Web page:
For the first time ever we have discovered clouds of water around an astronomical body outside of our solar system. WISE 0855 is a brown dwarf about 7 light years from earth, so extremely close in cosmic terms, and was first discovered in 2014. Since then astronomers at UCSC have been trying to get a good, close look at the spectrum of the planet thereby gaining an understanding of its composition.
When you take light from a source and break it up into its component parts there will be certain gaps in the rainbow of colours. Those gaps are there because light of that frequency is being absorbed by whatever compounds happen to be present either in the source of the light or in what the light has subsequently passed through to reach your detector.
Many people assume that a brown dwarf is a star, but it isn’t; indeed, they are often referred to as ‘failed stars’. They have masses of 2-50 times that of jupiter and are too big to be planets but not big enough to sustain a fusion reaction and become a star. As they’re not fusing hydrogen atoms together they don’t produce much heat and are some of the coldest objects we are able to detect in the universe. In fact, WISE 0855 is the coldest thing we have ever observed outside of our solar system. WISE 0855 is a bracing -23 degrees Celsius compared to jupiter’s -143 degrees Celsius.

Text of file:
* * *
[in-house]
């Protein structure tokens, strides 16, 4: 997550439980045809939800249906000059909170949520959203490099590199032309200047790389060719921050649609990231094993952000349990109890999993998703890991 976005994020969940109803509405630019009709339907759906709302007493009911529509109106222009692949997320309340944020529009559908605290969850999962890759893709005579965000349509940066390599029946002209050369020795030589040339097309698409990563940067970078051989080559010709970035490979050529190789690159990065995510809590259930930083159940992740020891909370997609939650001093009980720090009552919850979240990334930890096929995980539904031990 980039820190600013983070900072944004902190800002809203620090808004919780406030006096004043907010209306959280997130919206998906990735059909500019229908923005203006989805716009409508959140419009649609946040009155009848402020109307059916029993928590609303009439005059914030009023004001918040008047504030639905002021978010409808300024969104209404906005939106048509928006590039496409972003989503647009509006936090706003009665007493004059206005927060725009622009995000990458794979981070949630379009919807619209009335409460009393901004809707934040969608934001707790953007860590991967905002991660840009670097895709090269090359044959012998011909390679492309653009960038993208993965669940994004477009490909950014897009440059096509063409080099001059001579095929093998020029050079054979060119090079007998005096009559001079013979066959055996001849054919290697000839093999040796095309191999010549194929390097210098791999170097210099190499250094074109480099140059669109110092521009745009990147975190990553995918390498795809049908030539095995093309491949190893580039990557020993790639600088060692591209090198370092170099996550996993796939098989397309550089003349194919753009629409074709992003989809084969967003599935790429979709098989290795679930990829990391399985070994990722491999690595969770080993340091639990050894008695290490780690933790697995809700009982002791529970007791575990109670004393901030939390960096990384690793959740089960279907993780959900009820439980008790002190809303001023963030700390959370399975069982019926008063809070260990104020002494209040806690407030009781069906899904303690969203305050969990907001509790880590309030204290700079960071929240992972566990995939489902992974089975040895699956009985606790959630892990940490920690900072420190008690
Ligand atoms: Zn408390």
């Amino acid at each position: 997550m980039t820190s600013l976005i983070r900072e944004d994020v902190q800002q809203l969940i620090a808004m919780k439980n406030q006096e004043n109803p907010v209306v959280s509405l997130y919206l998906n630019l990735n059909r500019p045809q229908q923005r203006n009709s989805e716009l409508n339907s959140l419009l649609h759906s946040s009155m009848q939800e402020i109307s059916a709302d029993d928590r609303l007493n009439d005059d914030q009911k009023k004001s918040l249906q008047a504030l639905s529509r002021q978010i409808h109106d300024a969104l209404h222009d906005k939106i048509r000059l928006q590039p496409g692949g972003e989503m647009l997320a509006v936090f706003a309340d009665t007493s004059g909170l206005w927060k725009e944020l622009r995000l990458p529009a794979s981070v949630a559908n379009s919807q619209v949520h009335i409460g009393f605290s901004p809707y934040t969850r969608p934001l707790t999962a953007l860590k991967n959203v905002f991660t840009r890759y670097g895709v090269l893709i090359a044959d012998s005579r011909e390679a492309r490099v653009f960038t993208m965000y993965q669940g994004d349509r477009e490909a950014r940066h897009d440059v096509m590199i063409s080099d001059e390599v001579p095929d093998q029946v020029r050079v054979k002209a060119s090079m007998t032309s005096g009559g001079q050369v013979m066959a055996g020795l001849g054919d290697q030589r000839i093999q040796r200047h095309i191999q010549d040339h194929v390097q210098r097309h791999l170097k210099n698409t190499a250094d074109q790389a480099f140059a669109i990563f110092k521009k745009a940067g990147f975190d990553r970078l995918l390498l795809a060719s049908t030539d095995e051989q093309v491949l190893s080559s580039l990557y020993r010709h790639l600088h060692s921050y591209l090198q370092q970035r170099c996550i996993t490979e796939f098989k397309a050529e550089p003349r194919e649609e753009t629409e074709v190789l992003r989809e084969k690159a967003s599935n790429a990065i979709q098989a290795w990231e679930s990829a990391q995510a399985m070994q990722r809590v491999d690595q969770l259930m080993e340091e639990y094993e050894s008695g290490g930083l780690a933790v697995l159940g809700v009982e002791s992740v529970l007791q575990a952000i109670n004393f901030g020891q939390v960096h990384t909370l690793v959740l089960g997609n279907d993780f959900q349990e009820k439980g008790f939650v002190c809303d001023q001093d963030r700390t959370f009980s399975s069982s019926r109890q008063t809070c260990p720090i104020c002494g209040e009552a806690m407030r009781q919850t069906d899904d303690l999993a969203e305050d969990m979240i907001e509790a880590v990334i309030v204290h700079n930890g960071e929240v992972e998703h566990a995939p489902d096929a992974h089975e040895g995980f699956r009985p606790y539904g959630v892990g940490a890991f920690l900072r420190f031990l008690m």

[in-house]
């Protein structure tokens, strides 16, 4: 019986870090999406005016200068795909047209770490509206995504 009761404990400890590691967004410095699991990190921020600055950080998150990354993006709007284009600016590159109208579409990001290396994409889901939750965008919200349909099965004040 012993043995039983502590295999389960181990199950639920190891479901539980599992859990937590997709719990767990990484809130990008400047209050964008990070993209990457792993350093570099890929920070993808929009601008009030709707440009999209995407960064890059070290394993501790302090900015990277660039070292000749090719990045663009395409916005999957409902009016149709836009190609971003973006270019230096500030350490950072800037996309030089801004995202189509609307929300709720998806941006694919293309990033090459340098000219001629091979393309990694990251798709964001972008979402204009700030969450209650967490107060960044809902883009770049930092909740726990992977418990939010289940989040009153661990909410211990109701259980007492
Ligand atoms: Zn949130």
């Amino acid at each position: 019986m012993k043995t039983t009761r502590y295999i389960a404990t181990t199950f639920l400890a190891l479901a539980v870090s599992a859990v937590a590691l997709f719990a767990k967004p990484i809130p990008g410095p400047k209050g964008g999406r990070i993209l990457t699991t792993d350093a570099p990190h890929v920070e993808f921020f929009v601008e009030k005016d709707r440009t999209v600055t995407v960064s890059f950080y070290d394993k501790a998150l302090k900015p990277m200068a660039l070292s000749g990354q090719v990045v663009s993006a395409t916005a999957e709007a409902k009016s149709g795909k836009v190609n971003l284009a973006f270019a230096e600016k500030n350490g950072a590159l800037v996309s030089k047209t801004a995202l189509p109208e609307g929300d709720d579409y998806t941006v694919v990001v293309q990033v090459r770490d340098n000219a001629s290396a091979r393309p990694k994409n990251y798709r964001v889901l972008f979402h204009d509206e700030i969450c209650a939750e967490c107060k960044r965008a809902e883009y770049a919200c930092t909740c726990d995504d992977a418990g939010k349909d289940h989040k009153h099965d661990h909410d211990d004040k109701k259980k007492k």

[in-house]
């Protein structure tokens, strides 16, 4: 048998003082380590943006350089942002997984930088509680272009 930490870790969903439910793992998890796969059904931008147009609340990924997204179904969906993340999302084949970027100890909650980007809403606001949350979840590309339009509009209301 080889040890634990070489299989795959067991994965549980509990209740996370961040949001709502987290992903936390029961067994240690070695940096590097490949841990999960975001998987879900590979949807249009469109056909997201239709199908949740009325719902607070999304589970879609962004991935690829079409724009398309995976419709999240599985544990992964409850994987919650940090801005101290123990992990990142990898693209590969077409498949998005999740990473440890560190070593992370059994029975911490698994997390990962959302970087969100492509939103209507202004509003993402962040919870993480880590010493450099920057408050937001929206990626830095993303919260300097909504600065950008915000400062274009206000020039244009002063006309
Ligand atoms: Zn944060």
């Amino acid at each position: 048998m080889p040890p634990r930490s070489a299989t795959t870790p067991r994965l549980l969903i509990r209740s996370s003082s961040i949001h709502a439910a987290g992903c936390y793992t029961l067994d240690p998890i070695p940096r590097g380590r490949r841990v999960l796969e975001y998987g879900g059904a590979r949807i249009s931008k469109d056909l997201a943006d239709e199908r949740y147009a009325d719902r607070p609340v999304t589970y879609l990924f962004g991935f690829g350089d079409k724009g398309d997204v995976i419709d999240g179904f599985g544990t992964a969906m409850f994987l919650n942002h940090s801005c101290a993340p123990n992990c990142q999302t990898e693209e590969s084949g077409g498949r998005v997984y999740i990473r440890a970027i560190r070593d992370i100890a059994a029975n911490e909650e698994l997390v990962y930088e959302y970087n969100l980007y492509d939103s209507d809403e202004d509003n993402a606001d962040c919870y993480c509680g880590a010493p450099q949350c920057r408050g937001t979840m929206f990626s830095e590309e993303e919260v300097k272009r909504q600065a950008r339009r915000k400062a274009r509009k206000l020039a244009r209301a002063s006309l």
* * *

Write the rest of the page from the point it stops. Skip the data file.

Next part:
Using Hawaii’s Gemini North telescope at the top of Mauna Kea, the team were able to get good spectrum data from the planet and confirm that the planet’s atmosphere is laden with significant quantities of water vapour.
WISE 0855 is a rogue planet, one that doesn’t orbit a star, it just makes its own way through the galaxy; it’s also the closest known planet to us. Given its earth-like temperature and abundance of water it’s amazing to think that there could be life of some kind just bumbling through the universe minding its own business. It could be the case that these types of planets are quite common, but as they don’t give off visible light and very little infra red light they are devilishly difficult to discover; it’s quite remarkable that we found this example.
The more instances we find of reasonable candidates for life like this one the more we can hypothesise that life, at least in some kind of basic microbe-like form, could be really quite common out there. With so many billions of opportunities it seems perverse to think that we are alone. I think we need to really push our exploration of the moons of jupiter and saturn. Whilst we still only have an n of 1 the argument for life elsewhere in the universe will be hobbled. If we have n of 2, there’s every reason to think that n=∞